RDC Comments on proposed DNR Water Management Regulations 

April 2, 2021

Brandon McCutcheon
Division of Mining, Land and Water
550 W. 7th Avenue, Suite 1070

Anchorage, AK 99501-3579

Submitted via [email protected]

Dear Mr. McCutcheon:

The Resource Development Council for Alaska, Inc. (RDC) is writing to comment on the Department of Natural Resources’ (DNR) proposed changes to water management regulations regarding the appropriation and use of water. 

RDC is a statewide trade association comprised of individuals and companies from Alaska’s fishing, forestry, mining, oil and gas, and tourism industries. RDC’s membership includes Alaska Native corporations, local communities, organized labor, and industry support firms. RDC’s purpose is to encourage a strong, diversified private sector in Alaska and expand the state’s economic base through the responsible development of our natural resources. 

It is a priority for RDC to advocate for policy that enhances the State of Alaska’s competitiveness for all industries to attract new investment and grow the economy. Further, RDC supports policies aimed at ensuring a reliable process, and advocates for timely and efficient permitting processes based on sound science and feasibility.

DNR’s Water Regulations manage the state’s water for a variety of uses, and we believe that improvements in the following key areas will strengthen the ability to promote economic development while protecting the environment:

Private parties must not have control over public water

The proposed change to 11 AAC 93.146(b) to ensure that DNR holds the reservation of water if the applicant is a private entity captures a critical priority. However, the regulation package also proposes in the new subsection §146(g) to give the applicant legal standing in managing the reservation, even if DNR holds the certificate. This takes control away from the state and legal standing potentially makes instream flow reservations an even more powerful tool for those who oppose development in Alaska.  This provision should be removed from the regulations.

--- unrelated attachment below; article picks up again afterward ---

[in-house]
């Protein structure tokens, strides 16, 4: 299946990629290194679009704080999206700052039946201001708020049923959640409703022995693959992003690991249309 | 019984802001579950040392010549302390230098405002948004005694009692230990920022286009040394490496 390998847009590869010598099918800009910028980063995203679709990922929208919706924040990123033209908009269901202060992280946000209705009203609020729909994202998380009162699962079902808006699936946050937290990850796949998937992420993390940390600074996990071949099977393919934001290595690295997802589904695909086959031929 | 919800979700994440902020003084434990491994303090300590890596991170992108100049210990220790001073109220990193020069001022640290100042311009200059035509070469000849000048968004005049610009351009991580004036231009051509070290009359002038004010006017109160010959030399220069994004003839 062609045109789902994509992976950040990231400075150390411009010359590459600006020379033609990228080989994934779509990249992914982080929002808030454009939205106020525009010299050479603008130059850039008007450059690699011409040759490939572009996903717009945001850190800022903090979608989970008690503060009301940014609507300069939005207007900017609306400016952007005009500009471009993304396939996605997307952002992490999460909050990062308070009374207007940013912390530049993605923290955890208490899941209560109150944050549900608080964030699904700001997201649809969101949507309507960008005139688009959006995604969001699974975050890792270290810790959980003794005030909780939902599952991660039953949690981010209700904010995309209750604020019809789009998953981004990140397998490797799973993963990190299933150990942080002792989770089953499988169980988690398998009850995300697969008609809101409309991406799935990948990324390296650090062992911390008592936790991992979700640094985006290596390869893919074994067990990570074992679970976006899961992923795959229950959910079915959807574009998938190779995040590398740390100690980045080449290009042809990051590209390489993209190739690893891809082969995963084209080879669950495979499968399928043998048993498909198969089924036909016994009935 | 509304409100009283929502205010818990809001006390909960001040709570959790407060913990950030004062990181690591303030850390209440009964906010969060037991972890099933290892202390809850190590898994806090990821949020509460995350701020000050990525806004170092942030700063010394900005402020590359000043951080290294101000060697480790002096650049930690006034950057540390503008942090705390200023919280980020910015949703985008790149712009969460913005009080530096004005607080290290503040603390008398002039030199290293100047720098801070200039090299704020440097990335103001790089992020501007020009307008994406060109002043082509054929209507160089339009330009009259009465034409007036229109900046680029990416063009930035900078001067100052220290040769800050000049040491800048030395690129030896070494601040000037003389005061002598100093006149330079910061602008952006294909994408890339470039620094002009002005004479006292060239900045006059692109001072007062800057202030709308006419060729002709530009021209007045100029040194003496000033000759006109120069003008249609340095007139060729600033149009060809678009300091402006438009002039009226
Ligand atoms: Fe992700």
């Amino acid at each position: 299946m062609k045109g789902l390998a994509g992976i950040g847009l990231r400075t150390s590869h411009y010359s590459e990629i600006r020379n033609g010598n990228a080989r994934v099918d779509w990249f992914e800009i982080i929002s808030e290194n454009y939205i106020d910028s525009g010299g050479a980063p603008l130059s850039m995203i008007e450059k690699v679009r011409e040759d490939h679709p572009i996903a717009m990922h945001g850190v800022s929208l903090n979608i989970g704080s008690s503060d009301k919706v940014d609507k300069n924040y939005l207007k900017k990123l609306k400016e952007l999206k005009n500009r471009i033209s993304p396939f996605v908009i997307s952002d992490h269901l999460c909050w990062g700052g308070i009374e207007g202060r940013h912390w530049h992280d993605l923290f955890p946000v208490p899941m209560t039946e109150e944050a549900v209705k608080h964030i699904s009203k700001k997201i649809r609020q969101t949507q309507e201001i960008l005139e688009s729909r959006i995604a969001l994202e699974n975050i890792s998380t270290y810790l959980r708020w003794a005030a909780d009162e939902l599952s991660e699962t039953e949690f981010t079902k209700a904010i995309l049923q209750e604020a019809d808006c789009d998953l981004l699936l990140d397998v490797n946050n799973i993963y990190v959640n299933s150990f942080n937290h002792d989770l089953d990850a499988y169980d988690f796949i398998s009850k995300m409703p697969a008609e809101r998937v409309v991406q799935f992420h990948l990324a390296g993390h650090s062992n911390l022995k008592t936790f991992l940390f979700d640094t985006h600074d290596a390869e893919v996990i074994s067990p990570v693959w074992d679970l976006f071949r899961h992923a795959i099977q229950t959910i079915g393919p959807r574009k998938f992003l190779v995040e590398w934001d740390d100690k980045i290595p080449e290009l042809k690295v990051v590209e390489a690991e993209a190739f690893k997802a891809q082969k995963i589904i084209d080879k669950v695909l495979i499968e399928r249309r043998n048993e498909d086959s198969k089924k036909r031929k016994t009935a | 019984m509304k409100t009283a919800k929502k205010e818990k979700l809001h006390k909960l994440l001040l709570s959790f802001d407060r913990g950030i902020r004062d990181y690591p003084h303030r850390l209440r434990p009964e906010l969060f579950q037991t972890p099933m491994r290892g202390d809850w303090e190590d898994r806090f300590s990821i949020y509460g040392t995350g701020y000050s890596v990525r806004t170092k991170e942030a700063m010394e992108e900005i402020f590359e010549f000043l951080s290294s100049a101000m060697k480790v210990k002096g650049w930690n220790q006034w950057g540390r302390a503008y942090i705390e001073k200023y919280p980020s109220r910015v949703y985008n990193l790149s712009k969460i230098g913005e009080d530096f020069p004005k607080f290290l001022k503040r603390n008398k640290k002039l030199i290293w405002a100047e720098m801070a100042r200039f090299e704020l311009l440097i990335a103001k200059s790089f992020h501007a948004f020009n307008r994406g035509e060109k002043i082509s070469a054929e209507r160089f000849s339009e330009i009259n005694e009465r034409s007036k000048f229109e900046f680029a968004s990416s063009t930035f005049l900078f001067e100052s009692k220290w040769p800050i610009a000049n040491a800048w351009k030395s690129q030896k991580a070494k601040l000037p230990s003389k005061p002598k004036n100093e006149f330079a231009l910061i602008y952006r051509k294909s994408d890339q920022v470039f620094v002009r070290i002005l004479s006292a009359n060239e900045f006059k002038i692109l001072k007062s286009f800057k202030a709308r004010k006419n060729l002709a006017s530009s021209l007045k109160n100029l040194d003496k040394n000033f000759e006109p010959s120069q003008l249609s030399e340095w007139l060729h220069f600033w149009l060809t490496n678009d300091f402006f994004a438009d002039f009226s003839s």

Instream Flow Reservations (IFRs) must be used only when needed

DNR must follow the requirement that an IFR demonstrate an actual need. Regulations should specify and clarify that need should be determined by asking if another, more robust, permit process is or will be considering the issue; if there is no other permit process that could address the issue; and if the water is in an already protected area or one in which no development is being considered.  

RDC members – including mining, oil and gas, and fishing – are directly affected by IFRs. Our members depend on a reliable, predictable and reasonable permitting process. We are very concerned that without the improvements in the key areas described above, it will be far too easy for a person or private entity to secure an IFR. The decision would likely result in unnecessary or unsupported IFRs granted around our member projects and facilities, and potentially communities, increasing uncertainty in the permitting process. This uncertainty sends a negative message to future investors, affecting the ability of RDC’s members to attract investment for new and existing projects in Alaska.

Thank you for this opportunity to provide comments on this important issue.


Resource Development Council for Alaska, Inc